Meanwhile, perpetual motion hate machine Laura Ingraham accused Democrats of sneakily trying to tank Trump's "red-hot" economy. She also finds it suspect that we aren't limiting ourselves to a 19th Century definition of "infrastructure."

INGRAHAM: Democrats also want to expand the definition of what infrastructure is, beyond, in other words, fixing bridges, roads and airports to include things like enhancing broadband, water systems, schools and housing. Why not? Why stop there?

Indeed: Why stop there? Improved Internets and poo-free water all seem like reasonable, non-crazy commie goals.

INGRAHAM: And predictably, Democrats want the cost to be borne by people -- meaning you -- by doing what? Raising taxes, of course.

How else would we pay for critical improvements to our own country? Stand outside Canada with a tin cup? Ingraham does concede that you could "probably make an argument" for infrastructure spending as long as it "pays for itself." We'd like to remind Ingraham and the handful of confused conservatives reading at home that the GOP tax cut bill has not and will never pay for itself.

White House acting chief of staff and overall wet blanket Mick Mulvaney basically considers the whole effort a waste of time.

MULVANEY: I explain infrastructure as a pipe, and you put money in one end of the pipe and then asphalt and bridges come out the other end of the pipe," he said. "Right now that pipe is 10 years long."

Huh? Is Mulvaney having a "series of tubes" moment? Wait, he's not done yet.

MULVANEY: And I've told the president several times, "Mr. President it doesn't make a difference how much money you put in this end of the pipe … you won't see a single lane of traffic, or road paved before end of your second term."

Womp. Womp. No wonder Mulvaney is still understudying the chief of staff position. But Republicans aren't the only obstacle. Some Democrats think we should hold off on productive legislation until we have a non-repulsive president. Why help Trump take attention away from his crooked attorney general's testimony about his crooked behavior? Why give him anything remotely positive to campaign on next year? We like what a senior House Democratic aide had to say on the matter.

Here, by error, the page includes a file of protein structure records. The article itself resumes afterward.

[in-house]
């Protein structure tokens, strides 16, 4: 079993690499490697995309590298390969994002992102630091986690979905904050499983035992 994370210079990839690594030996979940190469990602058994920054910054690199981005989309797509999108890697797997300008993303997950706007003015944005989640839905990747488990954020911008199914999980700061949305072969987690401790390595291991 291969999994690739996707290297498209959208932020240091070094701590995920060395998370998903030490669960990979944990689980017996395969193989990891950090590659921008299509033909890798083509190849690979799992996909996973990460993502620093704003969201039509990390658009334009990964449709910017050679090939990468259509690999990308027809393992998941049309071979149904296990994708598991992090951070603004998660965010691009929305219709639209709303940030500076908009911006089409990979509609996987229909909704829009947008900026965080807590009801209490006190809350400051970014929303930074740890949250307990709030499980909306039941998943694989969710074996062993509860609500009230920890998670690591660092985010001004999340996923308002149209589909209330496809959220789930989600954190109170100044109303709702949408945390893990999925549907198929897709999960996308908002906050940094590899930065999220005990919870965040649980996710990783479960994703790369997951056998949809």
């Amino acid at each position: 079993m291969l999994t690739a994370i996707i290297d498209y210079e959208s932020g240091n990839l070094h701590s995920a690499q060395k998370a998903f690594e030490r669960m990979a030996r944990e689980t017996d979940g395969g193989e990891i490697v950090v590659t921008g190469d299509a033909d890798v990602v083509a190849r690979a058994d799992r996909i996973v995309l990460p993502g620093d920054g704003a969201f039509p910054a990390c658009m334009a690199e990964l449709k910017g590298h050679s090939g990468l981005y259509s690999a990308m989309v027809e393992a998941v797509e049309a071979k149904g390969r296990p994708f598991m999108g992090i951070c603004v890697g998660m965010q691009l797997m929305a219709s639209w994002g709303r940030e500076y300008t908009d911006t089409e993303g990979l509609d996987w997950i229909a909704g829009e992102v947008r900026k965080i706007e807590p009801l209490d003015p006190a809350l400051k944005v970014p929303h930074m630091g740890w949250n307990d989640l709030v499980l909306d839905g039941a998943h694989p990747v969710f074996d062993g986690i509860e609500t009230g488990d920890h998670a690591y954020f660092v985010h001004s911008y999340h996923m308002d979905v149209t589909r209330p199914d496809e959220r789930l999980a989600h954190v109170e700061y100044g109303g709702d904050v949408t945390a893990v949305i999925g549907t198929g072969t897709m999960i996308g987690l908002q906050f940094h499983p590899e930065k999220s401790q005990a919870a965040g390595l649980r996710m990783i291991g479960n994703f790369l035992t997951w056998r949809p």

"You know what, who gives a fuck?" the aide said. "Who. Gives. A. Fuck?... We ran on the issue of infrastructure. So I don't know why it would be a surprise to anyone that if we can get a bill done we'd be advocating for that. We are not Republicans. We don't put politics ahead of getting something done for our constituents. That's not what we do."

This aide might've parachuted in from an uncensored West Wing episode, but we fully agree with his position. Let's build some roads and modernize some airports, damnit!

[Fox News / Slate / WaPo / Politico / The Daily Beast]

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Stephen Robinson

Stephen Robinson is a writer and social kibbitzer based in Portland, Oregon. He recently fled Seattle, where he did theatre work for Book-It Rep and Cafe Nordo.